Voters in five states — Arizona, Kansas, Missouri, Michigan and Washington state — went to polls during Tuesday’s primary elections. It was the biggest night of the 2022 midterms so far.
It was also a test of former President Donald Trump’s status as “kingmaker” in the Republican Party — and Trump won handily.
The next biggest test will be the general election, and how Trump’s endorsements impact potential swing voters.
In a race with two Trump endorsements, Missouri voters nixed a U.S. Senate campaign by the nearly-impeached former governor. Arizona’s Republican voters nominated Blake Masters — a Trump-endorsed tech investor — over other Senate candidates like businessman Jim Lamon and Attorney General Mark Brnovich.
And in Arizona, Trump’s pick for governor took the lead late in the night as last minute mail-in votes were counted.
Trump has been making headlines after his dual endorsement in Missouri and his long-running feud with Arizona’s popular Republican Gov. Doug Ducey.
However, the former president won biggest not in Missouri or in Arizona, but in Michigan — a traditionally blue state known for its red turn in 2016.
Michigan’s raucous Republican gubernatorial primary saw conservative media personality Tudor Dixon emerge as the victor, setting up a November general election against Democratic Gov. Gretchen Whitmer in the battleground state.
Dixon’s past as an actor in a series of low-budget horror movies became a campaign issue. But her career moonlighting in titles such as “Buddy BeBop Vs. the Living Dead” and a vampire TV series called “Transitions” paled in comparison to her rivals’ problems.
One rival, Ryan Kelley, faces federal misdemeanor charges after he was recorded on video in Washington during the Jan. 6 insurrection directing would-be rioters toward a set of stairs leading to the U.S. Capitol. Kelley has pleaded not guilty.
Another, Kevin Rinke, is a former car dealer who settled a series of lawsuits in the 1990s after he was alleged to have made racist and sexist comments, which included calling women “ignorant and stupid” and stating that they “should not be allowed to work in public.”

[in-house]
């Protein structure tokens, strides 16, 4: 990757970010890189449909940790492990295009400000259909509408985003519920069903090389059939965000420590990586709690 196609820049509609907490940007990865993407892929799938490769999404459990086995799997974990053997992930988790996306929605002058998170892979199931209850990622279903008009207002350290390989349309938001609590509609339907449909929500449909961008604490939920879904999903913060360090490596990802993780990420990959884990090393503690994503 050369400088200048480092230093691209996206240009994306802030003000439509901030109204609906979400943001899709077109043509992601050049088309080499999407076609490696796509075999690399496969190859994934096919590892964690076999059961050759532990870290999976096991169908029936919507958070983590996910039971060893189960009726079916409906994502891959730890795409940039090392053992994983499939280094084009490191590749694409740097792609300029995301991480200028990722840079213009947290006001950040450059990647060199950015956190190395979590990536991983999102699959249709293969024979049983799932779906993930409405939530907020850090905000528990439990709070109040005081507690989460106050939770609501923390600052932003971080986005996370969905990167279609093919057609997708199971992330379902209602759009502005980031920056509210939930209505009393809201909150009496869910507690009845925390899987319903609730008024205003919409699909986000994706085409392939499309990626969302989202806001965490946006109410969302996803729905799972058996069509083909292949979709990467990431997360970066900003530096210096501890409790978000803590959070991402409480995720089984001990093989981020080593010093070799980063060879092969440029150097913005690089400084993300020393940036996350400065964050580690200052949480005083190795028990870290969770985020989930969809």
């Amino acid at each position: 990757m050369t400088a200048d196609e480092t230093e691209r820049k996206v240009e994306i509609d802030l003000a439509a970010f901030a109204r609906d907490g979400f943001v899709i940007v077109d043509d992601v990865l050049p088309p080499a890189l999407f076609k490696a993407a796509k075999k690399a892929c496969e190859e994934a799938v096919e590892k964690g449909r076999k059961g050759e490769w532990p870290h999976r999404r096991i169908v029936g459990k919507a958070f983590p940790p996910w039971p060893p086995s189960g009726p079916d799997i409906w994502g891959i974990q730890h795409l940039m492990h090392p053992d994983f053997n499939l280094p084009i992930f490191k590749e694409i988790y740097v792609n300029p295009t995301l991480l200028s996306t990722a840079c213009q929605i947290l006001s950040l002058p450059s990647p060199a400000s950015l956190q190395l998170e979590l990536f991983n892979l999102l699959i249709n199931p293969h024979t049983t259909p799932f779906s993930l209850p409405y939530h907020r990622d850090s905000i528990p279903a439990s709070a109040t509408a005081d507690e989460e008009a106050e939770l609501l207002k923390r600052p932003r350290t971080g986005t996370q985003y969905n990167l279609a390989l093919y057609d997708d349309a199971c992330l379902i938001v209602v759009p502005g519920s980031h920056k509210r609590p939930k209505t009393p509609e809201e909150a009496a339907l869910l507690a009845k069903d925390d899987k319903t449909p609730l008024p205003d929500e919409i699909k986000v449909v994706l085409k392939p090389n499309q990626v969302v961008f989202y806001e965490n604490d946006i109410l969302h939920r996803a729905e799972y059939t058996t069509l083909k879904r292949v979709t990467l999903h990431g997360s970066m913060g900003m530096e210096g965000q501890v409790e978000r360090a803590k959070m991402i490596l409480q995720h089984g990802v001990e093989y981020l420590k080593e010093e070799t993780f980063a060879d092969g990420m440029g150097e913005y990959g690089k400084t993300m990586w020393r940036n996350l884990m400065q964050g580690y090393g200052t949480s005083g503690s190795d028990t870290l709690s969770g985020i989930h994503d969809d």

A third, Garrett Soldano, is a chiropractor and self-help guru who has sold supplements he falsely claimed were a therapeutic treatment for the coronavirus.
Many in the state’s Republican establishment, including former Trump education secretary Betsy DeVos, view Dixon as their best shot at defeating Whitmer. Trump endorsed Dixon in the race Friday, just a few days before the primary.
But her primary victory is an outcome few would have predicted months ago. In addition to the shortcomings of her rivals, her path was cleared when the two best-known candidates in the race were kicked off the ballot in May for submitting false petition signatures.
Trump may have pushed Dixon over the edge.
Meanwhile, in the same state, first-term Republican Rep. Peter Meijer lost his primary election after voting in 2020 to impeach Trump.
Meijer lost Tuesday to a primary challenger backed by former President Donald Trump as he and two other Republican U.S. House members who also voted to impeach Trump fought to hang onto their seats.
“A Constitutional Republic like ours requires leaders who are willing to take on the big challenges, to find common ground when possible, and to put their love of country before partisan advantage,” Meijer said in a statement before The Associated Press called the race for his challenger, John Gibbs. “Though this was not the outcome we hoped for, I will continue to do everything possible to move the Republican Party, West Michigan, and our country in a positive direction.”
Meijer, a Michigan lawmaker who voted for impeachment just days after he was sworn into office for his first term, lost to the Trump-backed Gibbs, a businessman and missionary who served in the Trump administration under Housing Secretary Ben Carson.
Gibbs chastised Meijer for supporting bipartisan gun control legislation that President Joe Biden signed into law in June, and he contended Meijer is not a true Republican because he voted to impeach Trump.
Meijer begged the Democrats to stop funding his primary challenger in a viral op-ed on Monday.
The congressman alleged:
In one of many such naked political gambits aimed at elevating the weaker Republican candidate ahead of the November midterm elections, the Democratic Congressional Campaign Committee (DCCC) launched a $435,000 ad buy to promote the election-denying Gibbs in the final days leading up to our primary…
You would think that the Democrats would look at John Gibbs and see the embodiment of what they say they most fear. That as patriots they would use every tool at their disposal to defeat him and similar candidates that they’ve said are an existential threat. Instead they are funding Gibbs. Democrats like [New York Rep. Carolyn] Maloney argued that Republicans who looked the other way during the Trump era put party over country. But they know of what they speak.
Meyer’s strategy failed.
Gibbs will face Democrat Hillary Scholten in November in the state’s Democratic-leaning 3rd Congressional District.
The Horn editorial team and the Associated Press contributed to this article.